At a time when members of Congress, the judiciary and law enforcement are questioning the effectiveness of federal mandatory minimum sentences for drug crimes, one Tennessee legislator is proposing we do the same at the state level.
As Press staff writer Becky Campbell reported earlier this week, state Rep. Timothy Hill, R-Blountville, plans to file legislation to establish mandatory minimum sentencing for anyone convicted of possessing any amount of methamphetamine. Hill’s bill would implement a minimum 180-day jail term to be served at 100 percent.
A second part of Hill’s legislation makes simple possession of “any amount of methamphetamine” a class D felony that carries 2-12 years in prison. It would establish a minimum 30-day jail term to be served at 100 percent.
Current state law calculates the punishment for manufacturing, delivering or selling methamphetamine by the amount in a person’s possession.
We understand meth making has become epidemic in Tennessee and none of the laws the state General Assembly has passed so far have reduced the number of meth labs busted in this state, but a mandatory minimum sentence is not the answer. Mandatory minimums haven’t worked for other drug crimes, and a mandatory minimum won’t work for meth.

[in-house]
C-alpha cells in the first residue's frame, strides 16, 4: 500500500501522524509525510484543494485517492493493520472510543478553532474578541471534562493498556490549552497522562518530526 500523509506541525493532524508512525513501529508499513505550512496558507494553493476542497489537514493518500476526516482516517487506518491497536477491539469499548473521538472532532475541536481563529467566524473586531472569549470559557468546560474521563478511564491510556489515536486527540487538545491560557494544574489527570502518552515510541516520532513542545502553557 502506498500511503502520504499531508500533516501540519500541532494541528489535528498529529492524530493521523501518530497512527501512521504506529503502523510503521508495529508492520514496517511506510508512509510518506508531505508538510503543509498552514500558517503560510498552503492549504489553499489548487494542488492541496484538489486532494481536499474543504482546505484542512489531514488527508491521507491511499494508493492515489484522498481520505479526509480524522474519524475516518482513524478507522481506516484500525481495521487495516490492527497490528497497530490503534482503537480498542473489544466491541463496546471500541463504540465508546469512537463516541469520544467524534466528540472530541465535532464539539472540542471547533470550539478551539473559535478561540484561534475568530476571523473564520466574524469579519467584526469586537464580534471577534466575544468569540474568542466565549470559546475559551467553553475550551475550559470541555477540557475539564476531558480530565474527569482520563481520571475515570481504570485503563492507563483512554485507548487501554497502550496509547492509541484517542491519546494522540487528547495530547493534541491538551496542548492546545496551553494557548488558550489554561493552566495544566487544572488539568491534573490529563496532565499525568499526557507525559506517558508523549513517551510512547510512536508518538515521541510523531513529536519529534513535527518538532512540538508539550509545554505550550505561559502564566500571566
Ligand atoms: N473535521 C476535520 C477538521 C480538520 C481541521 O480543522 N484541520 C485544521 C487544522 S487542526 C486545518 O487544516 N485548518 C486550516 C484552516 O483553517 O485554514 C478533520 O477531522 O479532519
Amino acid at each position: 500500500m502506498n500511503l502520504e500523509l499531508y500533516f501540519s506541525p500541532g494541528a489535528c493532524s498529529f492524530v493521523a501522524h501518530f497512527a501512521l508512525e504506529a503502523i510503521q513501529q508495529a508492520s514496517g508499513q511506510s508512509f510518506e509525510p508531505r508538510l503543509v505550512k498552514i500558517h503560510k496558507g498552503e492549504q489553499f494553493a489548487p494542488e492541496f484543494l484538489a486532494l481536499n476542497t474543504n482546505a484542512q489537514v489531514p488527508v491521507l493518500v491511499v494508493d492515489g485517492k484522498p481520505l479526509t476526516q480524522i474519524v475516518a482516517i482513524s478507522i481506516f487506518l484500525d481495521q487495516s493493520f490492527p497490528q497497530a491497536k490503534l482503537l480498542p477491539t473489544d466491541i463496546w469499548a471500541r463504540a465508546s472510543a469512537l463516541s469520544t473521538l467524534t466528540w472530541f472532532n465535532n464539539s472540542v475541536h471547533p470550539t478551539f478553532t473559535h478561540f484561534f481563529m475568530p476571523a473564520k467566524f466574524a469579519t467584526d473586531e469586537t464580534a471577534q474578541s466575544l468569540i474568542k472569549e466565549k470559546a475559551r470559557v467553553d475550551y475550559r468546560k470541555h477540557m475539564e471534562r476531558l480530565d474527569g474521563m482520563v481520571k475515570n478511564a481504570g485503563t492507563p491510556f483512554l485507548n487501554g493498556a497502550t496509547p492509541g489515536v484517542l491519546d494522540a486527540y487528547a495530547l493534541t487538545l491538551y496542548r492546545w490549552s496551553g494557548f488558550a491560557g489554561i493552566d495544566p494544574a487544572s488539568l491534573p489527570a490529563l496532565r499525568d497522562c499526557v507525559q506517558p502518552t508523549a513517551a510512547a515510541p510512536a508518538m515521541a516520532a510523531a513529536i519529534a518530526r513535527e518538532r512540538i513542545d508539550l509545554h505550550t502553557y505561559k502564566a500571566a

It’s very costly to lock up nonviolent drug offenders for long periods of time. It’s certainly understandable that honest, law-abiding citizens would prefer to see these individuals kept off the streets for as long as possible, but there is the reality that whatever the length of the sentence, these offenders will someday be released. Then what? Will they return to their old ways, or will they have reformed?
The latter is not likely to happen unless the offender has completed a sound, comprehensive drug treatment program. Battling addiction is a key component that is often missing in legislative efforts to reduce drug crimes.